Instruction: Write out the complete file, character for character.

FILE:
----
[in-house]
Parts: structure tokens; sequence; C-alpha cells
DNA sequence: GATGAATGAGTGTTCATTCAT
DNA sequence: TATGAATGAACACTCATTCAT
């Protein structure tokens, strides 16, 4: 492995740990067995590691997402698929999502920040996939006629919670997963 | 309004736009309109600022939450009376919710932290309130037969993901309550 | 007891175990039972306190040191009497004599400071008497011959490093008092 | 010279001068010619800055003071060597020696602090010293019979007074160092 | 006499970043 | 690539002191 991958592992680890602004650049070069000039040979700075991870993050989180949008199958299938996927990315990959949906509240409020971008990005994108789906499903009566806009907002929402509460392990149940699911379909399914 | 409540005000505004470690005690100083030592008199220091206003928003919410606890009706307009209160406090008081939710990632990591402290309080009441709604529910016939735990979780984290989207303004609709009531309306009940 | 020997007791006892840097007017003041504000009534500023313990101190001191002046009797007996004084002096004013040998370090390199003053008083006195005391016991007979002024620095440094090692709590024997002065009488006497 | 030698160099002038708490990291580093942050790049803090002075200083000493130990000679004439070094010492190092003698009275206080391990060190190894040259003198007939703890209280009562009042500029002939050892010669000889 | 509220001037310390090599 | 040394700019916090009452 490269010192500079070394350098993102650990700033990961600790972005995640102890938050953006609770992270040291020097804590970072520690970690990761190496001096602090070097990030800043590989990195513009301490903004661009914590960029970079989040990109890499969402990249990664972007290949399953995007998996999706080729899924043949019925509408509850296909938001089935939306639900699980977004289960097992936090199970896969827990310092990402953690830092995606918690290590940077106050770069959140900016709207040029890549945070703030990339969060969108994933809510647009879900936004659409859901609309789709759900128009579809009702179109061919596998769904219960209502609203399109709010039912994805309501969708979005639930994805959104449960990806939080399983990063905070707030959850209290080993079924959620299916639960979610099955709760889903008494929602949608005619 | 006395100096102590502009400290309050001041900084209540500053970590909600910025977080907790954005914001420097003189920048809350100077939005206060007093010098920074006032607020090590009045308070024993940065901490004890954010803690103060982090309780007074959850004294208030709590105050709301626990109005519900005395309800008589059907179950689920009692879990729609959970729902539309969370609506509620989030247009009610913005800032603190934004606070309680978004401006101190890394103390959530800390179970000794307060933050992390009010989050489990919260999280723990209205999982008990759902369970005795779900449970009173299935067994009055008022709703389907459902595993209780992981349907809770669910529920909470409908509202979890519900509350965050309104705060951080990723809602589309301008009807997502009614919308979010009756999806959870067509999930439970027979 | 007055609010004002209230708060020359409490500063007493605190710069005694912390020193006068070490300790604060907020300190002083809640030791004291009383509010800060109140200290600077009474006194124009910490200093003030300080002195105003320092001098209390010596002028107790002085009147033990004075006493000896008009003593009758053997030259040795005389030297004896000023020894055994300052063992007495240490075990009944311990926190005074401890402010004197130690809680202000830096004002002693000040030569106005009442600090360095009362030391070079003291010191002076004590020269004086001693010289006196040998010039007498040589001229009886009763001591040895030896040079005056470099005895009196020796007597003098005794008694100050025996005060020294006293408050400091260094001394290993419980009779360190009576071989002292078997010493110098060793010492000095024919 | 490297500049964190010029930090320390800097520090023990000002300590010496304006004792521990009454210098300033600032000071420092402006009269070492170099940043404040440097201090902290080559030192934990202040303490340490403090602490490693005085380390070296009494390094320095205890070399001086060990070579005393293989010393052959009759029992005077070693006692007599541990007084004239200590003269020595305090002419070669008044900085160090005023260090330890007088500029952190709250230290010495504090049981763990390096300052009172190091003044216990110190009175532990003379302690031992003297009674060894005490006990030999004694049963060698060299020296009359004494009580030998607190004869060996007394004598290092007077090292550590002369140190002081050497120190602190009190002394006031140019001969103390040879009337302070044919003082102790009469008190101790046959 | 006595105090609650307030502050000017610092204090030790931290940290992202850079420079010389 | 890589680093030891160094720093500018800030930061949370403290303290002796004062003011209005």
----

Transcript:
[in-house]
Parts: structure tokens; sequence; C-alpha cells
DNA sequence: GATGAATGAGTGTTCATTCAT
DNA sequence: TATGAATGAACACTCATTCAT
């Protein structure tokens, strides 16, 4: 492995740990067995590691997402698929999502920040996939006629919670997963 | 309004736009309109600022939450009376919710932290309130037969993901309550 | 007891175990039972306190040191009497004599400071008497011959490093008092 | 010279001068010619800055003071060597020696602090010293019979007074160092 | 006499970043 | 690539002191 991958592992680890602004650049070069000039040979700075991870993050989180949008199958299938996927990315990959949906509240409020971008990005994108789906499903009566806009907002929402509460392990149940699911379909399914 | 409540005000505004470690005690100083030592008199220091206003928003919410606890009706307009209160406090008081939710990632990591402290309080009441709604529910016939735990979780984290989207303004609709009531309306009940 | 020997007791006892840097007017003041504000009534500023313990101190001191002046009797007996004084002096004013040998370090390199003053008083006195005391016991007979002024620095440094090692709590024997002065009488006497 | 030698160099002038708490990291580093942050790049803090002075200083000493130990000679004439070094010492190092003698009275206080391990060190190894040259003198007939703890209280009562009042500029002939050892010669000889 | 509220001037310390090599 | 040394700019916090009452 490269010192500079070394350098993102650990700033990961600790972005995640102890938050953006609770992270040291020097804590970072520690970690990761190496001096602090070097990030800043590989990195513009301490903004661009914590960029970079989040990109890499969402990249990664972007290949399953995007998996999706080729899924043949019925509408509850296909938001089935939306639900699980977004289960097992936090199970896969827990310092990402953690830092995606918690290590940077106050770069959140900016709207040029890549945070703030990339969060969108994933809510647009879900936004659409859901609309789709759900128009579809009702179109061919596998769904219960209502609203399109709010039912994805309501969708979005639930994805959104449960990806939080399983990063905070707030959850209290080993079924959620299916639960979610099955709760889903008494929602949608005619 | 006395100096102590502009400290309050001041900084209540500053970590909600910025977080907790954005914001420097003189920048809350100077939005206060007093010098920074006032607020090590009045308070024993940065901490004890954010803690103060982090309780007074959850004294208030709590105050709301626990109005519900005395309800008589059907179950689920009692879990729609959970729902539309969370609506509620989030247009009610913005800032603190934004606070309680978004401006101190890394103390959530800390179970000794307060933050992390009010989050489990919260999280723990209205999982008990759902369970005795779900449970009173299935067994009055008022709703389907459902595993209780992981349907809770669910529920909470409908509202979890519900509350965050309104705060951080990723809602589309301008009807997502009614919308979010009756999806959870067509999930439970027979 | 007055609010004002209230708060020359409490500063007493605190710069005694912390020193006068070490300790604060907020300190002083809640030791004291009383509010800060109140200290600077009474006194124009910490200093003030300080002195105003320092001098209390010596002028107790002085009147033990004075006493000896008009003593009758053997030259040795005389030297004896000023020894055994300052063992007495240490075990009944311990926190005074401890402010004197130690809680202000830096004002002693000040030569106005009442600090360095009362030391070079003291010191002076004590020269004086001693010289006196040998010039007498040589001229009886009763001591040895030896040079005056470099005895009196020796007597003098005794008694100050025996005060020294006293408050400091260094001394290993419980009779360190009576071989002292078997010493110098060793010492000095024919 | 490297500049964190010029930090320390800097520090023990000002300590010496304006004792521990009454210098300033600032000071420092402006009269070492170099940043404040440097201090902290080559030192934990202040303490340490403090602490490693005085380390070296009494390094320095205890070399001086060990070579005393293989010393052959009759029992005077070693006692007599541990007084004239200590003269020595305090002419070669008044900085160090005023260090330890007088500029952190709250230290010495504090049981763990390096300052009172190091003044216990110190009175532990003379302690031992003297009674060894005490006990030999004694049963060698060299020296009359004494009580030998607190004869060996007394004598290092007077090292550590002369140190002081050497120190602190009190002394006031140019001969103390040879009337302070044919003082102790009469008190101790046959 | 006595105090609650307030502050000017610092204090030790931290940290992202850079420079010389 | 890589680093030891160094720093500018800030930061949370403290303290002796004062003011209005």